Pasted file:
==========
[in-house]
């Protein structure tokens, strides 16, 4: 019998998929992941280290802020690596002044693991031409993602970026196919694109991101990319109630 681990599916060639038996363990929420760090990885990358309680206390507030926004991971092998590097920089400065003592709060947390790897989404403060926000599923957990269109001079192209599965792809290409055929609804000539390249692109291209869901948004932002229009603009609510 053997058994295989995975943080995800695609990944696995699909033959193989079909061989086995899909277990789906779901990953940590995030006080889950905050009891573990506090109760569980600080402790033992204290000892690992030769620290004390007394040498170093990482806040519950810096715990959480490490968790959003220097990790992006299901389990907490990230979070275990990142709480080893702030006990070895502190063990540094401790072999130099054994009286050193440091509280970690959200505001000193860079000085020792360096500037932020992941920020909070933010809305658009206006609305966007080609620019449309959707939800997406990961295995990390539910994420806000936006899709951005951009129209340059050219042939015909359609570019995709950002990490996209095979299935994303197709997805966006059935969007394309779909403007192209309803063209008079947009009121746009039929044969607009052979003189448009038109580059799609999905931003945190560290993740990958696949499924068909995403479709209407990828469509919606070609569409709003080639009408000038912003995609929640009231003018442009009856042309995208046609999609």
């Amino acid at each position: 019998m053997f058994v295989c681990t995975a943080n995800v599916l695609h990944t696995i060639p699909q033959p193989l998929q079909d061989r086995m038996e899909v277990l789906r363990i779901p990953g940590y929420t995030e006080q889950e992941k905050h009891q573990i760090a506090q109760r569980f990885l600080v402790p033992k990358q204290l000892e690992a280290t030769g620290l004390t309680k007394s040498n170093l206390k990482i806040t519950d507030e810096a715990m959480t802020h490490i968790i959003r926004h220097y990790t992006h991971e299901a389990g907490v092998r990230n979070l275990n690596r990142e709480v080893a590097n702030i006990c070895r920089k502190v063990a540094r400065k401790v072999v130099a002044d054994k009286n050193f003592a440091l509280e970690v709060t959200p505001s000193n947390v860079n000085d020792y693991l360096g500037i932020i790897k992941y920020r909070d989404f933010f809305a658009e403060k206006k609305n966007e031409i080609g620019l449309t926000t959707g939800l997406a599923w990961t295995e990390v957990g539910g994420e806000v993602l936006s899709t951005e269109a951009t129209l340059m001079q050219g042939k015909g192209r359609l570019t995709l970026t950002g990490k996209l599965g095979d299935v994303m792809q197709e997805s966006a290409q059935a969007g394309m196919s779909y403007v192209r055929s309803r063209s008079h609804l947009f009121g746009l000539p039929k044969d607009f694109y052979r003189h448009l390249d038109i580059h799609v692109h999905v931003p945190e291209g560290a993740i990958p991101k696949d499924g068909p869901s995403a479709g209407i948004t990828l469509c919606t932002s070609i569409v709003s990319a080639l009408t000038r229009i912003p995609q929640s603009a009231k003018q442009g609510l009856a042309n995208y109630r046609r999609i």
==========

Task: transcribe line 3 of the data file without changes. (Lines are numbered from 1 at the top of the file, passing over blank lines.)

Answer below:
């Amino acid at each position: 019998m053997f058994v295989c681990t995975a943080n995800v599916l695609h990944t696995i060639p699909q033959p193989l998929q079909d061989r086995m038996e899909v277990l789906r363990i779901p990953g940590y929420t995030e006080q889950e992941k905050h009891q573990i760090a506090q109760r569980f990885l600080v402790p033992k990358q204290l000892e690992a280290t030769g620290l004390t309680k007394s040498n170093l206390k990482i806040t519950d507030e810096a715990m959480t802020h490490i968790i959003r926004h220097y990790t992006h991971e299901a389990g907490v092998r990230n979070l275990n690596r990142e709480v080893a590097n702030i006990c070895r920089k502190v063990a540094r400065k401790v072999v130099a002044d054994k009286n050193f003592a440091l509280e970690v709060t959200p505001s000193n947390v860079n000085d020792y693991l360096g500037i932020i790897k992941y920020r909070d989404f933010f809305a658009e403060k206006k609305n966007e031409i080609g620019l449309t926000t959707g939800l997406a599923w990961t295995e990390v957990g539910g994420e806000v993602l936006s899709t951005e269109a951009t129209l340059m001079q050219g042939k015909g192209r359609l570019t995709l970026t950002g990490k996209l599965g095979d299935v994303m792809q197709e997805s966006a290409q059935a969007g394309m196919s779909y403007v192209r055929s309803r063209s008079h609804l947009f009121g746009l000539p039929k044969d607009f694109y052979r003189h448009l390249d038109i580059h799609v692109h999905v931003p945190e291209g560290a993740i990958p991101k696949d499924g068909p869901s995403a479709g209407i948004t990828l469509c919606t932002s070609i569409v709003s990319a080639l009408t000038r229009i912003p995609q929640s603009a009231k003018q442009g609510l009856a042309n995208y109630r046609r999609i």